Yesterday, my daughter and I took a long country drive. We drove to a small farming community just for curiosity’s sake. In the middle of farmland were rows of houses, some with white picket fences, and large mature trees dotted the small town. There was a lone gas station and a small community park on the east side of town from where we entered. We slowly drove through town looking at everything but for nothing in particular. I’m assuming there was a post office although I didn’t see one. Maybe it was near the town hall which I did see. Many of the old buildings, in what would be considered downtown, were vacant. This was sad to me. Although I didn’t grow up in Indiana, I do remember small rural towns that were open for business with very few buildings vacant. Old gas stations, small town restaurants, general stores, floral shops, funeral services, machine shops, appliance stores, and mom and pops full of sweet treats. It was about everyone in the community working together to support their little hometown. I guess I grew up in the Mayberry era. And it was grand.
As we drove around we saw signs of youth in the community which I saw as a good sign. Raising children in a rural Indiana is sweet to me. The school is large (we passed it on the way into town) and I’m assuming it supports several of the rural communities. As for the parents, they would need to commute to the larger cities for work as there is nothing in this town to support them.
The railroad was on the west edge of town and there grain could be loaded into railcars. I drove out of town and into the farmland a little ways before turning around to go back through again. I wanted to take it all in. I noticed a second church which I missed on our first run through. It looked like a ghost town on the main street. We stopped at the community park to walk our dogs before heading home. That’s where I found that sparkly little brook I posted yesterday. I really wish I had taken pictures of the town to share with you here. But maybe it’s good to use your imagination with this particular blog.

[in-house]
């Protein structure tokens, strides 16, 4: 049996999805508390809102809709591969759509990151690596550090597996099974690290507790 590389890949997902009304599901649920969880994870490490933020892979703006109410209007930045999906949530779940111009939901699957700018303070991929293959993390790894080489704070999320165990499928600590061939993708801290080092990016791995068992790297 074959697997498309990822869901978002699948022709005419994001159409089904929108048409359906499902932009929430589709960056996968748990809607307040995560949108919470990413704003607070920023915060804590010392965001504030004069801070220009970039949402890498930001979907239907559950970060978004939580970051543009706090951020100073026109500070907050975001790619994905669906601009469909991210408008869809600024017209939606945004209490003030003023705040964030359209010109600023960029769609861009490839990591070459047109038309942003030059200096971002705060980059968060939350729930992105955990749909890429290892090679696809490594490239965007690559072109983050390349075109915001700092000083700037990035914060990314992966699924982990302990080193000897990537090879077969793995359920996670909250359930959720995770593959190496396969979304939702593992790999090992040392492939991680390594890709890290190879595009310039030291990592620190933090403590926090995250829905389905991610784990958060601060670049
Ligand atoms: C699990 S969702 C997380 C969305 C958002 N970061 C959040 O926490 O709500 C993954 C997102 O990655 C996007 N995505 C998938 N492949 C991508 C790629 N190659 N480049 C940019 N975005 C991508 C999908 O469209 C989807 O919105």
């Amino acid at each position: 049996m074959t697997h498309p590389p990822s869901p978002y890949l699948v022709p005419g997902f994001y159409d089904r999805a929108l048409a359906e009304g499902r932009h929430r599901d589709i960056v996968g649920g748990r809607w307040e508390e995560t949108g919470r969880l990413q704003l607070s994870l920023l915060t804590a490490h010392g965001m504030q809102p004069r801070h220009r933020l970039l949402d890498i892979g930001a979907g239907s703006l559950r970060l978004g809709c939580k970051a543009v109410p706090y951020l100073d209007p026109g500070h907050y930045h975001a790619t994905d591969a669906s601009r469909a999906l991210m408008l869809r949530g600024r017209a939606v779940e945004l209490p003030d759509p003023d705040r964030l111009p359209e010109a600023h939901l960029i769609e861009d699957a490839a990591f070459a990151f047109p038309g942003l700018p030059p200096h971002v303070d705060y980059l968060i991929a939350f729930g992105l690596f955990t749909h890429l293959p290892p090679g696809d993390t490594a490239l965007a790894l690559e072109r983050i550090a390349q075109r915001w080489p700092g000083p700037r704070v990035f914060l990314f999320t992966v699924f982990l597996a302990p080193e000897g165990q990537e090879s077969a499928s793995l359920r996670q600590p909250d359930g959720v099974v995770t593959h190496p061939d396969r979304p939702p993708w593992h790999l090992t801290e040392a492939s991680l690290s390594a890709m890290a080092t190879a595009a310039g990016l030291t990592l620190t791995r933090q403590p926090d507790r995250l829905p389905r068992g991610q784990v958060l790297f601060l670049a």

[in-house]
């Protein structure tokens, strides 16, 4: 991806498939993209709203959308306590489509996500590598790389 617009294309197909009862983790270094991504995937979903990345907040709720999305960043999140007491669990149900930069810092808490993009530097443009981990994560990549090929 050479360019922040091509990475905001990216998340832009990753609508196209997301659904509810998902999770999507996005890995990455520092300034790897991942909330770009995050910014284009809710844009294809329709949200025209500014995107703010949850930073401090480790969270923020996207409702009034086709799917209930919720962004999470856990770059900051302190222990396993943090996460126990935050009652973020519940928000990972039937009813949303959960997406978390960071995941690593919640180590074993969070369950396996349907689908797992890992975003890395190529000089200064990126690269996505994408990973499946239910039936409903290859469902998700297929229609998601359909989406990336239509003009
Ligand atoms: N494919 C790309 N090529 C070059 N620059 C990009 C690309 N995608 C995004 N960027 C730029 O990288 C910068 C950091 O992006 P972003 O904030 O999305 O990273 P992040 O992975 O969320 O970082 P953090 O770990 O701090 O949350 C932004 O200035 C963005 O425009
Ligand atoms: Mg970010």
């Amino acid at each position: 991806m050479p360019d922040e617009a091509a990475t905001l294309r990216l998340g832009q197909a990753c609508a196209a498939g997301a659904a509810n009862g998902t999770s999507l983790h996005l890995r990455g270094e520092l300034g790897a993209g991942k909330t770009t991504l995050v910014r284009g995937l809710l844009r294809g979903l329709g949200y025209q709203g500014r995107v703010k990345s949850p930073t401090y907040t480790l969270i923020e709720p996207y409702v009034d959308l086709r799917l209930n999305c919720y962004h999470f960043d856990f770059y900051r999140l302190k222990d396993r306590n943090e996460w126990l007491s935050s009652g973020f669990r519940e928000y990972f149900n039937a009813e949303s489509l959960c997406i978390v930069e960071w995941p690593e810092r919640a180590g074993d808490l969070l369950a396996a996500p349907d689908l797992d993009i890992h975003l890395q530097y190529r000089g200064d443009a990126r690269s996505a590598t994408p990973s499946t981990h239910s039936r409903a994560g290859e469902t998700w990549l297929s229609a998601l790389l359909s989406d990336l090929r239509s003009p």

This morning I washed my bedding and hung it out on the line. It made me think of days long gone. No one hangs their laundry out anymore. I then thought of a home I saw yesterday in that little town. It was an old, but a very well-kept farmhouse with barns and several outbuildings. It was a very attractive property with its well-groomed yard and landscaping. The house with its large, welcoming porch, was absolutely beautiful. I can only imagine the thousands of conversations that took place on that porch over the years as friends and family rocked away in those old wooden rocking chairs while sipping on iced tea. The house and all of the buildings were white with black trim. Black iron posts held an attractive sign that told of the business that was located on the premises. A tradesman. A machine shop. Sadly, this is almost nonexistent now. And to me, it’s like losing an old friend.
I remember old farmers and mechanics working out of their own barns and garages. The smell of oil, gas, and hydraulic fluid upon entering was a good smell to me. I remember seeing the owners with their clothes, faces, and arms greasy and black from their labor. Not to mention the spittle around the corners of their mouth and sometimes dried on their chin. These old men had much to share about life. They’d tell of their worries about the younger generation while comparing them to their own youthful days of growing up. They’d share their fishing tales, talk politics, discuss the tractors and trucks and other equipment they’ve worked on, and once in awhile throw in humorous bragging on this or that. I regret that the youth of today don’t have that opportunity to sit in a garage or old barn and listen to the old men talk. Those days are mostly gone now.
As for me, I’m going to hang my laundry out until I am no longer physically able to do so. I am grateful that I grew up in the time that I did when I was not-so-far from the old days. I got in on just the tail end.
Above is a picture of when I was a teenager and I’m sitting with my siblings and our great-grandmother who was born in the late 1800’s. Not really so long after the Civil War ended. She traveled by covered wagon, mostly through Minnesota, Wisconsin, and the Dakotas. My how times have changed.
This next picture is a six generation family photo. Paul Harvey spoke of this rare event on his broadcast. My grandmother, my mom’s mother, is holding the baby, and her mother, my great-grandmother, is the oldest one in the picture, the same woman from my first picture.
Days of old…not that they were easy days by any means, but what treasures are found in them. It’s hard to keep the memories alive but it would be in our best interest to bring some of the past back into our present.
Be grateful for the days of old for they have much to teach us about life and living. ♥️